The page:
Sure, in the new creation when Christ consummates his work in his second coming, there will be no more suffering, pain and illness, or poverty (Revelation 21:4). “For the former things have passed away.” But that is something God has promised believers in the future, so that they might endure present sufferings. Our sure and confident hope is that we will enter into this glorious rest at Christ’s return. Then we will join the blessed dead (Revelation 14:13).
For the blessedness of a believer is not found in their position, health status, or wealth. It is found in their relationship with Christ. That relationship begins now and will extend into eternity (John 17:3). In the new creation, God’s work of remaking us as individuals will be complete. However, that work is present and ongoing through God’s Spirit and Word, anticipating its glorious consummation. Therefore new creation language applies to our present experience. But how?
Restoration Between God And His People
The language of new creation points to radical relational shift between God and his people. Paul writes about the new creation to the Corinthians: “All this is from God, who through Christ reconciled us to himself and gave us the ministry of reconciliation; that is, in Christ God was reconciling the world to himself, not counting their trespasses against them, and entrusting to us the message of reconciliation” (2 Corinthians 5:18-19).
The gospel or “ministry of reconciliation” is the powerful force that drives the new creation in the present. For by it we are both reconciled to God and the work of restoration is begun.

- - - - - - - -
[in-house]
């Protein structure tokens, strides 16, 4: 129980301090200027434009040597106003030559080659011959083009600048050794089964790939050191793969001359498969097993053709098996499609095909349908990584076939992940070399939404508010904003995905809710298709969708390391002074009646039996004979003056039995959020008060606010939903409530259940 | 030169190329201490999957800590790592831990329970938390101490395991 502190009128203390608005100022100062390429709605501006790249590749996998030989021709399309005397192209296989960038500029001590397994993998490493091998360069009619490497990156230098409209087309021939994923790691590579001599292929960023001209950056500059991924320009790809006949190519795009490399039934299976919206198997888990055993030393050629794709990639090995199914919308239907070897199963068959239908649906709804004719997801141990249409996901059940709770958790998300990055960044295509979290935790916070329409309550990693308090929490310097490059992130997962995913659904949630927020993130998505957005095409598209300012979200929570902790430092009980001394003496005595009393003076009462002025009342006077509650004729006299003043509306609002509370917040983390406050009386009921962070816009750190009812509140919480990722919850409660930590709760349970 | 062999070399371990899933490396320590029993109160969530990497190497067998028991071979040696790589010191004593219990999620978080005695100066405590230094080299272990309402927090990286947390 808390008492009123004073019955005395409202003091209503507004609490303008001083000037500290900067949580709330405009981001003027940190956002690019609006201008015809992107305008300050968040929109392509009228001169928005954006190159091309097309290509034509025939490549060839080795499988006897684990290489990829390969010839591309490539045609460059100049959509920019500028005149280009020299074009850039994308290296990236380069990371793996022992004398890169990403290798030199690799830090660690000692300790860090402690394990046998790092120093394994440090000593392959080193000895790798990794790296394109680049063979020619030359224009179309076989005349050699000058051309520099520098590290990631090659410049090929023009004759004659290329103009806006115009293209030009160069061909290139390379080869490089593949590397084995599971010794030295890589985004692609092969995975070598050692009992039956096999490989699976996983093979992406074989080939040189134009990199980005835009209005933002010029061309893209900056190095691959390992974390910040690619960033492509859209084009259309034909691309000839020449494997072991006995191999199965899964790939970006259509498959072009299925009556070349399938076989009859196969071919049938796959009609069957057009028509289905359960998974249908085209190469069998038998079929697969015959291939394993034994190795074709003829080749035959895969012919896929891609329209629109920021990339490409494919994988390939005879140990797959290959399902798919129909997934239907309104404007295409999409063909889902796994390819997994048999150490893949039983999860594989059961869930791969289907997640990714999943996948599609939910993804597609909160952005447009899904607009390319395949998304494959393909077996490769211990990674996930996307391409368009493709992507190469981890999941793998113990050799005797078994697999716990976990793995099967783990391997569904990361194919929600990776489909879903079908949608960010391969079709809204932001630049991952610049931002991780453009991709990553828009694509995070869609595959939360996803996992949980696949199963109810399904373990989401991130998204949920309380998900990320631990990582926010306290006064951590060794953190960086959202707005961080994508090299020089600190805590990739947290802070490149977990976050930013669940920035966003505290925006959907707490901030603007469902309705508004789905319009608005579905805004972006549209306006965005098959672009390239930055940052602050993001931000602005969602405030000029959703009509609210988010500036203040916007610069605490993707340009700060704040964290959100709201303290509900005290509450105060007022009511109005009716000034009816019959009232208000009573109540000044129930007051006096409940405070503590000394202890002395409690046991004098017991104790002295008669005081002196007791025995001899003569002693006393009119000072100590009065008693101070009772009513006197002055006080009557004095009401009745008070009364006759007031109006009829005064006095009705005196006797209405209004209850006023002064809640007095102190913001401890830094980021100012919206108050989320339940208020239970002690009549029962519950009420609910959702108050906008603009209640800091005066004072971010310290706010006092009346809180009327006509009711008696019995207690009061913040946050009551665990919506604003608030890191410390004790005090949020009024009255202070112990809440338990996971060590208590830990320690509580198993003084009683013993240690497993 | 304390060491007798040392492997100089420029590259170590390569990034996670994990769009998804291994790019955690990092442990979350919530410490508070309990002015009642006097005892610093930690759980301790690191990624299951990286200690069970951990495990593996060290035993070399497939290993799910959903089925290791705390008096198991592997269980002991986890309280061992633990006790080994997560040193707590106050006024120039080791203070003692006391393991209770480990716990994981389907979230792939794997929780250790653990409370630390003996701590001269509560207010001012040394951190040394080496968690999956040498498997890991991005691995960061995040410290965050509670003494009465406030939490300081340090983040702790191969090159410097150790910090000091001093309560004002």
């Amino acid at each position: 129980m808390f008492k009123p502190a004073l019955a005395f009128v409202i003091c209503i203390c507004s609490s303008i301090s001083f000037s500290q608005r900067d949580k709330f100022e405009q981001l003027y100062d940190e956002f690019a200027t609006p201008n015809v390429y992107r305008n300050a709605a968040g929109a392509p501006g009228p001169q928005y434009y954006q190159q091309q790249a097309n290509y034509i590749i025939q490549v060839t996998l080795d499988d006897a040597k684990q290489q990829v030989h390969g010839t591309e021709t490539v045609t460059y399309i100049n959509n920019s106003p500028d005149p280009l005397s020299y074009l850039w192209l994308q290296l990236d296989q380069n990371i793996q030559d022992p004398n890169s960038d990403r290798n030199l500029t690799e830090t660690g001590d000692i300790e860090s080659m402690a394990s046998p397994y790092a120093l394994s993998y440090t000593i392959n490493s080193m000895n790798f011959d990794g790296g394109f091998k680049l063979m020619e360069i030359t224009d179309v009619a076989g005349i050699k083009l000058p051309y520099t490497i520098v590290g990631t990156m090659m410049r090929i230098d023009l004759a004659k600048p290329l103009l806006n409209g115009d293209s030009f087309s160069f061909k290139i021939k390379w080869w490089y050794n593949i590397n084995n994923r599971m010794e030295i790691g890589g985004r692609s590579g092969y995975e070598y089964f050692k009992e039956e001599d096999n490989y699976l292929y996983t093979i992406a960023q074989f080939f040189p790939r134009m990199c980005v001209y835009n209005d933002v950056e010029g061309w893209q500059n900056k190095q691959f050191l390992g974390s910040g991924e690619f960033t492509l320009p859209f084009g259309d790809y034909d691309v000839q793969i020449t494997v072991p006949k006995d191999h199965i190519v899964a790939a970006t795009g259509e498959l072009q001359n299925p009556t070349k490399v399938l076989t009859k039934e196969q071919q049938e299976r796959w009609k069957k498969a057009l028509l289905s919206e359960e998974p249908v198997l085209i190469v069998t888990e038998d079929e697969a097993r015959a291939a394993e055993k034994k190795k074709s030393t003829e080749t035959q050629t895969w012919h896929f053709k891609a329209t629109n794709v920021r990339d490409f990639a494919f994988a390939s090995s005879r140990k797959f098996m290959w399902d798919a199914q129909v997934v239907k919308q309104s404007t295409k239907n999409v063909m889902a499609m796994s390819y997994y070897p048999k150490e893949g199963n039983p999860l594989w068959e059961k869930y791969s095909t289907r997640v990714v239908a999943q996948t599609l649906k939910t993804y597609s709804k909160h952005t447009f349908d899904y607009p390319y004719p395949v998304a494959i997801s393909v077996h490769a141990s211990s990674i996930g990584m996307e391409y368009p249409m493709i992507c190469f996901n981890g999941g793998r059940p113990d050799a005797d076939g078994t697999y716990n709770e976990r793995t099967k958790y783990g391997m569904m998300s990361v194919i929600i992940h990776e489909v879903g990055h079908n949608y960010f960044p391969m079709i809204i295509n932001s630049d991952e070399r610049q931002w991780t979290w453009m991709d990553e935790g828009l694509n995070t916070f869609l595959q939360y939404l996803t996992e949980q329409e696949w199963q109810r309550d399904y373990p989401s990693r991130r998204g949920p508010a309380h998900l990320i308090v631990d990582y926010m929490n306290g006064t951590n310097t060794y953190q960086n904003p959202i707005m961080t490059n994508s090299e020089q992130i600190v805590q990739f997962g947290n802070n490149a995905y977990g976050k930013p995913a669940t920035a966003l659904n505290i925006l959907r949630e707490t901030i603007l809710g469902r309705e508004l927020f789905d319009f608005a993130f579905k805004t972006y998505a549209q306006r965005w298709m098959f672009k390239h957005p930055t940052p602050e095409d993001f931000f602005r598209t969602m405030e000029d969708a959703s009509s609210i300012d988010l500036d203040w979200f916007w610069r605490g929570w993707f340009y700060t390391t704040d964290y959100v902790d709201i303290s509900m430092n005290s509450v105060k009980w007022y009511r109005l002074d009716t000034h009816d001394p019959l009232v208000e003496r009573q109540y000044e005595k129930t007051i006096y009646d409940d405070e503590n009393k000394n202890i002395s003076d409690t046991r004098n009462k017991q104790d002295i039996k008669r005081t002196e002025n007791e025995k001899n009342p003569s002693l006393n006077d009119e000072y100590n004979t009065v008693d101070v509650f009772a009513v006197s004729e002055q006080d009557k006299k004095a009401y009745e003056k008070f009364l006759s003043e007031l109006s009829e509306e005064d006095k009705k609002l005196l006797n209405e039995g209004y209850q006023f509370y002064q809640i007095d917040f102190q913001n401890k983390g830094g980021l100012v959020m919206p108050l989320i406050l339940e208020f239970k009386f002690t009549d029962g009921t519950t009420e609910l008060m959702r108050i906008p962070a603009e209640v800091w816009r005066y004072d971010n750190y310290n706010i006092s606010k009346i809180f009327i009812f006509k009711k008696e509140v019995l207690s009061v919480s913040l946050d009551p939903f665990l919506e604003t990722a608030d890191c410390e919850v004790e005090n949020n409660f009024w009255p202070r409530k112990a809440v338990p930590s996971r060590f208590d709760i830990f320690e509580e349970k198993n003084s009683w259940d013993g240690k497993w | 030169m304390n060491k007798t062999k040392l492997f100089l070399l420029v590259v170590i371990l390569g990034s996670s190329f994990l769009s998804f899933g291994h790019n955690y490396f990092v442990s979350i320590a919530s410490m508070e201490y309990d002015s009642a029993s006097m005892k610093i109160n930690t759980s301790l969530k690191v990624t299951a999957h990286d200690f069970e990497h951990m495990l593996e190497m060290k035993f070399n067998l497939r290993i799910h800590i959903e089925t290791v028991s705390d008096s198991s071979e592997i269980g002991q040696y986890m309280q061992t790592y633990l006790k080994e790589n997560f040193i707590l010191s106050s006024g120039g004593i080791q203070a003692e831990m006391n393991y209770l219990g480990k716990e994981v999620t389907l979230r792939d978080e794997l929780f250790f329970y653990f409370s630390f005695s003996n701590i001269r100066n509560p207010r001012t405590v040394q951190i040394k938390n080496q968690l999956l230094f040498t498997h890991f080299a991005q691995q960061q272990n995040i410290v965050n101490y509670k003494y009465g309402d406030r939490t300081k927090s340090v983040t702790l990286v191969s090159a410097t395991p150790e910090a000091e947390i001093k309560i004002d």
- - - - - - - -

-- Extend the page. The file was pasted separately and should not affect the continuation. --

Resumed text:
Those who believe and proclaim the new creation must also embody it.
Therefore being a new creation in Christ means being reconciled with God through Jesus Christ by faith. God extends this invitation to the rest of the world. He uses preaching to proclaim his gracious work. But this preaching must be accompanied by churches that characterise and celebrate this work.
Those who believe and proclaim the new creation must also embody it.
Being A New Creation In The Present
Everyone who comes to Christ receives a new moral standard: Jesus Christ. Paul puts it this way, “The love of Christ controls us, because we have concluded this; that one has died for all, therefore all have died; and he died for all, that those who live might no longer live for themselves but for him who for their sake died and was raised” (2 Corinthians 5:14-15). Therefore when we come to Christ we no longer live for ourselves but for him who died and rose for our sake (Romans 14:7-8).
Everyone who comes to Christ receives a new moral standard: Jesus Christ.
The implications of this cannot be overemphasised. We live in a time and an age where social media is used as a platform to teach us about what acceptable living is. Trending moral or social positions quickly become the standards by which people shape their moral identity. We see this when social media tells us: ‘one can choose their gender identity,’ ‘the woman’s right to her body includes the right to abortion,’ and ‘the BLM movement is the only solution for racial disharmony.’ One could easily enumerate more examples.
Our greatest pursuit as Christians must always be conformity with our Lord.
But the force that must be in control is Christ’s love. As we engage in these huge social and moral issues, seeking to discern right from wrong, and mere trends from important ideological shifts, we cannot abandon our identity in Christ. Thus we must aspire to godliness and obedience, imitating Christ. Our greatest pursuit as Christians must always be conformity with our Lord. Let God’s Word guide both personal and societal transformation.
My New Creation Identity
“Beloved, we are God’s children now, and what we will be has not yet appeared; but we know that when he appears we shall be like him, because we shall see him as he is. And everyone who thus hopes in him purifies himself as he is pure.” (1 John 3:2-3)
As we await the return our Lord Jesus Christ, our hope of glory, let us be careful that we do not allow the world to radically shape our moral and social identity. Let them be rooted in the person of Christ and the new identity he gives us as a result of our hope in him.